Alibaba’s Supersized Ant: Fintech arm poised for one of the biggest IPOs of all time
July 29, 2020
3 min read
What's going on here?
Ant Group, the fintech arm of Chinese e-commerce giant Alibaba, has kickstarted the process of a dual listing in Shanghai and Hong Kong. With Ant valued at over $200bn, it is one of the world’s most hotly anticipated initial public offerings (IPOs).
What does this mean?
Ant is the world’s most valuable tech “unicorn”; a startup valued at over $1bn. The fintech giant runs Alipay, China’s most popular mobile payment app with a 55.1% market share. It has also expanded into products such as wealth management, loans and insurance. Beyond that, it has been focusing on selling financial technology products to enterprise customers. Evidently, the company is an ant in name only.
Ant will carry out a simultaneous IPO on the Shanghai Stock Exchange’s STAR board and the Hong Kong Stock Exchange. The STAR board is China’s equivalent of the US’ Nasdaq (a tech-focused exchange). While Ant did not disclose the timeline or size of the listing, the outcome is likely to be one of the largest IPOs of all time. Ant’s last private fundraising round in 2018 priced the company at $150bn, but valuations by Wall Street analysts have surged since then to a mouth-watering $210bn. To put this into context, this would make Ant larger than some of America’s biggest banks – including Goldman Sachs and Wells Fargo.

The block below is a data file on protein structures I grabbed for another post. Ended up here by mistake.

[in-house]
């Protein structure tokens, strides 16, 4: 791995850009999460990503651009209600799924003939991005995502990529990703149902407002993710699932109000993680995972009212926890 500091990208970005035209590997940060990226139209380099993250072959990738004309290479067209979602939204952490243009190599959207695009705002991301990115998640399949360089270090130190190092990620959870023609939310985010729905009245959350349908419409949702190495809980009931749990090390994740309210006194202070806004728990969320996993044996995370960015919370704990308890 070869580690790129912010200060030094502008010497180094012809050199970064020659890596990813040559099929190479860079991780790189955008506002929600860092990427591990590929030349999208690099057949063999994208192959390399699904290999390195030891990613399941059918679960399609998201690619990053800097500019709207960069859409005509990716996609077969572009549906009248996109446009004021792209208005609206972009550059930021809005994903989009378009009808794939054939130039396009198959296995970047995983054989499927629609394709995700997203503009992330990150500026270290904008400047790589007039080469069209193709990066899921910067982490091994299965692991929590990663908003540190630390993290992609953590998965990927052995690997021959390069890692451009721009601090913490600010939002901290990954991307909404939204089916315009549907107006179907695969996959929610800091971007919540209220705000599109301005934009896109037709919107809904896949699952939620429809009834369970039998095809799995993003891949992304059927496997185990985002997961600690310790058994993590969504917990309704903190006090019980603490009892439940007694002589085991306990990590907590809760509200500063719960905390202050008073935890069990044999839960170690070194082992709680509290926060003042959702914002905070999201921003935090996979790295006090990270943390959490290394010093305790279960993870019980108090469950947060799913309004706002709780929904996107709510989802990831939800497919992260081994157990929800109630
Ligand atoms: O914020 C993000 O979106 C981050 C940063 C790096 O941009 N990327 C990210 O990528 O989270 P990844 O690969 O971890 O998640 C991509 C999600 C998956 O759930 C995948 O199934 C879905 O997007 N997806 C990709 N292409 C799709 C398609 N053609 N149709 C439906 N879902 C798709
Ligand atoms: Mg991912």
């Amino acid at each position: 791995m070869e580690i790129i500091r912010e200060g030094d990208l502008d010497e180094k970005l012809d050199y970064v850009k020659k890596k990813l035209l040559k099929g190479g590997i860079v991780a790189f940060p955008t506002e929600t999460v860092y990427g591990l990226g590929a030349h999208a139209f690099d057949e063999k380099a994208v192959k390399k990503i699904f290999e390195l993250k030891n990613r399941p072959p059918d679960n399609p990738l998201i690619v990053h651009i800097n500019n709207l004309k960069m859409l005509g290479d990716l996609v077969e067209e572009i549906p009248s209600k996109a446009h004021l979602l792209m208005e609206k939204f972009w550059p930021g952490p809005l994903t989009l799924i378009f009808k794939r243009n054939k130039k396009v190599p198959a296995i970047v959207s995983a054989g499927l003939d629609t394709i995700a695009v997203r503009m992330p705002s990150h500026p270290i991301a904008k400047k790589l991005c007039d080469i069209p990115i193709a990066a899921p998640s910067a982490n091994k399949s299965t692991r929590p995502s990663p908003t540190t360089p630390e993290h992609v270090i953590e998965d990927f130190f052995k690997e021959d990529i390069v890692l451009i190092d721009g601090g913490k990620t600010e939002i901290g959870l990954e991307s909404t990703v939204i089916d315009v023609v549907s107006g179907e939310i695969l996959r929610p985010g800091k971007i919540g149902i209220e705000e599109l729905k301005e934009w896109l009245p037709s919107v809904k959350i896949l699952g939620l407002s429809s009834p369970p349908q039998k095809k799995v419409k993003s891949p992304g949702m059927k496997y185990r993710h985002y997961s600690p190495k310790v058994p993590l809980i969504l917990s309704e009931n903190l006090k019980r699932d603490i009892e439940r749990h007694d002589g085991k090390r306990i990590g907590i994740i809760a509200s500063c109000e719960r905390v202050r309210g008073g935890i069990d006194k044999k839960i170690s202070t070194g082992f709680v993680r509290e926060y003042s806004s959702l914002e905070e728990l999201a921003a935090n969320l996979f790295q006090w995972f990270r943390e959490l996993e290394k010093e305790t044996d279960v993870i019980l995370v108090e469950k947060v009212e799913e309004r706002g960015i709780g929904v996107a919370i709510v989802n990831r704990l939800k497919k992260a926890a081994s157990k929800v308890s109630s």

What's the big picture effect?
As Ant gears up for its mammoth IPO, New York’s stock exchange is not being invited to the party. The decision to list only on Chinese financial markets could be a sign that the world’s tech giants are starting to choose sides as the US-China feud escalates. The current geopolitical tensions stem from trade wars, COVID-19 and China’s recent crackdown on Hong Kong’s autonomy (see our article on that here). One byproduct of these tensions has been the regulatory scrutiny of US-listed Chinese tech companies. Some US lawmakers, for example, are pushing to ban the social media app TikTok for security reasons. As momentum to delist US-listed Chinese companies builds, many of these companies have done secondary listings in Hong Kong to establish an investor base closer to home – Alibaba raised $12.9bn in a secondary listing in November 2019.
The increasingly hostile US climate has coincided with a more IPO-friendly environment in China. To compete with New York, Hong Kong made listing on its stock exchange more attractive to tech companies by welcoming those with weighted voting rights in 2018. Mainland China’s regulators launched Shanghai’s STAR board in 2019, which is more market-driven than other domestic exchanges. A simultaneous listing on these exchanges will help the not so small Ant Group fund its goal of digitising China’s service industry. It also plans to expand into global markets and invest in new technologies. By choosing to list close to home, Ant has given a major boost to the status of Shanghai and Hong Kong as global financial centres. The size and relevance of the tech titan means the decision to bet on the Chinese financial market should be a wake-up call for the US. As fears of getting caught in the US-China political crossfire persist, other Chinese tech companies may hedge their bets and avoid the US capital markets altogether.
Report written by Deniyi Coker
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